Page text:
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Subject Topic: Cooking inside?
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Message posted by riddles28/7/2009 at 4:52pm
Outfit:  Outwell Vermont XL Wild Country Cit 5     Location:  Lichfield Midlands
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Personally, I try not to cook in the tent.

If it's hammering it down, and I can't persuade the DW that we need to go out to eat, I will.

Now, that being said, I generally am using a Vermont XL with a porch the size of a small county, where I can put my nice freestanding cooker unit in the middle of the porch, warning the kids that daddy is cooking and if they come close I will be asking them to do things for me (guaranteed to keep them away!) and with a bucket of water right by me.

In the event of a fire, we have 2 additional ways out of the tent. Also fire retardant polyester that the tent is made from will tent to melt rather than catch fire.

So, my assessment of the risk is that it is within my tolerance of what is reasonable. Others may disagree.

Now, when we go in the Mallard, which is smaller and generally more cluttered (), you'll find me swearing gently getting wet outside! We have used a little suitcase burner to boil a kettle in the middle of the tent, but that's been it.

GO smaller than a Mallard and I personally wouldn't risk it.

My .02

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Riddles

Message posted by Gordon28/7/2009 at 5:06pm
Outfit:  Conway Excel     Location:  Norwich Norfolk
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Now did i pack the plastic knives and forks and my steel toe cap boots, i don,t want to trip on a guy rope peg and snub my toe then fall over and stab myself on metal knives and forks do i......enough said.... what ever next, we might as well pack up and stick the tent on ebay, petrol ovens in tents i agree is dangerous as is a Bar b Que ( surprised no one has ask if its ok to have one inside yet ) but gas ...well its all down to common sense.

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Gordon


Message posted by stumpjumper28/7/2009 at 7:50pm
Outfit:  Assorted Tents     Location:  None Entered
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We cook inside when the weather's awful, we prefer not to as it stinks the tent out. I see no problem with this, our 2 ring gas burner with wind shield is on a solid table, away from the sides with gas bottle out of harms way. We don't have kids, dogs or a SIG and DH can be trusted not to run into things so to us the risk is fairly low.

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Current tents in use: 5m Bell, Obelink Palamos 6, Vango Tornado 300 Vango Force 10 Mk3, Hypercamp Eldorado & Orange Raclet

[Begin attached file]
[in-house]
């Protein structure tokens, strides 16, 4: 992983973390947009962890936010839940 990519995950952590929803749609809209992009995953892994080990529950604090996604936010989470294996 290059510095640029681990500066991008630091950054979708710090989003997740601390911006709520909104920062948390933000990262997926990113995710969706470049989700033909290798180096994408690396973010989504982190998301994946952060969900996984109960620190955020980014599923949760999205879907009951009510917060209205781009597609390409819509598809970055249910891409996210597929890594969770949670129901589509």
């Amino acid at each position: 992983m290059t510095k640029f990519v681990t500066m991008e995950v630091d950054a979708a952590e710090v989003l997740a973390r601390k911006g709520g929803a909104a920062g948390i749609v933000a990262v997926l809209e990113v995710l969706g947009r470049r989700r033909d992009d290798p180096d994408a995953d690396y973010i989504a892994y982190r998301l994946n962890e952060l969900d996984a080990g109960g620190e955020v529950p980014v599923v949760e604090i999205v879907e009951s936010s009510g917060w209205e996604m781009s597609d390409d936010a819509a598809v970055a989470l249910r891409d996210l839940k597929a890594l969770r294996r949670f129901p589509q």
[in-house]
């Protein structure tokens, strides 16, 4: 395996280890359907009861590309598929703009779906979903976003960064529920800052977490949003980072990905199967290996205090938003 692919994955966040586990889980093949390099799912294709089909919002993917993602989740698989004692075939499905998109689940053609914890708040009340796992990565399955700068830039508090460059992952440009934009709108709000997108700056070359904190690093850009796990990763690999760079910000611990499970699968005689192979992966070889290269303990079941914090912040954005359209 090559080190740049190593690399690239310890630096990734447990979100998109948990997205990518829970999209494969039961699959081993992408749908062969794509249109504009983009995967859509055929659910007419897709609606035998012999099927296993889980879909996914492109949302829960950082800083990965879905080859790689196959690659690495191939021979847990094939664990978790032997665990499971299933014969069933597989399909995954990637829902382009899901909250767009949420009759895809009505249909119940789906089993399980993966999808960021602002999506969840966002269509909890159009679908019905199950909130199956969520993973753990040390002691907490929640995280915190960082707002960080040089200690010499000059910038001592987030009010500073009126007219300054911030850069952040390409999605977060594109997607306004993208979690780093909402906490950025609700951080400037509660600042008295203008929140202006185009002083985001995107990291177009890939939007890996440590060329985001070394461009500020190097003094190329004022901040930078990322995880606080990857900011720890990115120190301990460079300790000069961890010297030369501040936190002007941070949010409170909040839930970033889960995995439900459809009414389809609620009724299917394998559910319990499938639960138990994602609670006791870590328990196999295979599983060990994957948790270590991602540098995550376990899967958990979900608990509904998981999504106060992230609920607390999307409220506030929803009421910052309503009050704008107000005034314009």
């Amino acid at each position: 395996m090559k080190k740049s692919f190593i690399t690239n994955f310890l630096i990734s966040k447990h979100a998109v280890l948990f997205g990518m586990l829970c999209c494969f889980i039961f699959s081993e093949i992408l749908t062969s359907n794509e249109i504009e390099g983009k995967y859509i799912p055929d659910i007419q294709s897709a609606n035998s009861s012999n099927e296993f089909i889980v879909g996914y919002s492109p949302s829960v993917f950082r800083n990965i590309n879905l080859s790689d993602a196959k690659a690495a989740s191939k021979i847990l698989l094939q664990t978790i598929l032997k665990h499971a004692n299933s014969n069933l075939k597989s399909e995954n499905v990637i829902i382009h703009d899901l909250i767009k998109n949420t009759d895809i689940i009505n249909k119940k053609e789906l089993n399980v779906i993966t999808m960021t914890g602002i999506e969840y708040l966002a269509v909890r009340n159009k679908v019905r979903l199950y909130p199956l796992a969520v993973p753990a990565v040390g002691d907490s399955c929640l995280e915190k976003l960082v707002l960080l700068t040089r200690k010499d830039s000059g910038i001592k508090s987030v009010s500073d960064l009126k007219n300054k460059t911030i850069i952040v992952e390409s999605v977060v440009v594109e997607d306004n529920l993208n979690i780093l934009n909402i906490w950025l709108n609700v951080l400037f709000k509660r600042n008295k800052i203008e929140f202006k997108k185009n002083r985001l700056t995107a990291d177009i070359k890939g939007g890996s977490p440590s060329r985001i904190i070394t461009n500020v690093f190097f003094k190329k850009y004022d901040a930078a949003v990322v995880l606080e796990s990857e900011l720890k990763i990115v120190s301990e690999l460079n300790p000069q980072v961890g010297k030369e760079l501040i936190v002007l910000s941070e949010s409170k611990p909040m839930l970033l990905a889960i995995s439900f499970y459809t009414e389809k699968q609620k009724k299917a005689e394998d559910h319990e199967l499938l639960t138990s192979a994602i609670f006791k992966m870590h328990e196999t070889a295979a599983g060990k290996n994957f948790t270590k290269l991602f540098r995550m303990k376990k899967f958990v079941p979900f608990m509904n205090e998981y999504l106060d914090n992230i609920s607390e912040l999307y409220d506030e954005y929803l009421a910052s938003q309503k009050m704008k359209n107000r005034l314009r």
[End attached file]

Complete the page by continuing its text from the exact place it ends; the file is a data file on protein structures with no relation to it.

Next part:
Message posted by Stonehouse28/7/2009 at 8:23pm
Outfit:  Hartford XL 2012 :)      Location:  Manchester
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I like others will stil be camping inside in sever weather but like someone else said i try to BBQ most of the time, saying which we have just bought the portable BBQ from tescos for 17 its brill!



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Nothing booked yet :(

Message posted by V8trikemids28/7/2009 at 8:31pm
Outfit:  Khyam Ontario 8 and Gelert porch      Location:  Midlands
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One could ask if its safe to cook in a house- Im sure I could find a vid on youtube of a chip pan fire------- (usually used by inebriated people at 2 in the morning--)

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Message posted by pubgal2128/7/2009 at 8:45pm
Outfit:  Outwell Utah 4 & lichfield sandwood 8     Location:  buckingham
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 we boil kettle etc and did toast at easter in our orchy which has sewn in ground sheet if weather permiting hubby cooks outside under windbreak that has a canopy and bbq most eve when able in our new utah with canopy we will be cooking in here kids are takn for a walk or to park when cooking or use the other door hubby always stays by stoves if its morning kids are seated behind the breakfast table and not allowed to go near daddy cooking, also i feel it no different from using a gas heater that are made for camping which we have used before as long as you are sensible and careful also fom nnow on will take someones idea of having a bucket of water and take my fire blanket aswell.

 



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none booked yet hoping for an august break and a weekend in september

Message posted by Ratty28/7/2009 at 8:51pm
Outfit:  Lots of tents and a 72 VW Camper     Location:  Hertfordshire
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I have been cooking inside tents for years and as with anything in life, just exercise caution and be sensible.

Thousands of people each weekend cook inside their tents, how often do we see or hear about tent fires started by somebody cooking sausages.

I am not saying that gas etc. is not dangerous, but be sensble and have precautions to hand just in case.

Now lets get this on track and not let the few bring this thread down and spoil it for the rest.

Cheers  Ratty



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Message posted by Gareth2928/7/2009 at 10:25pm
Outfit:  5 m zig bell force 10 trigano ridge     Location:  Lincolnshire
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I've been fine for years, I've never had a problem, I take great care, ect ect. Its all good till your in hospital or the morgue! Do it at your own risk, just make sure your tents are not too near others, not worth the risk. Happy camping...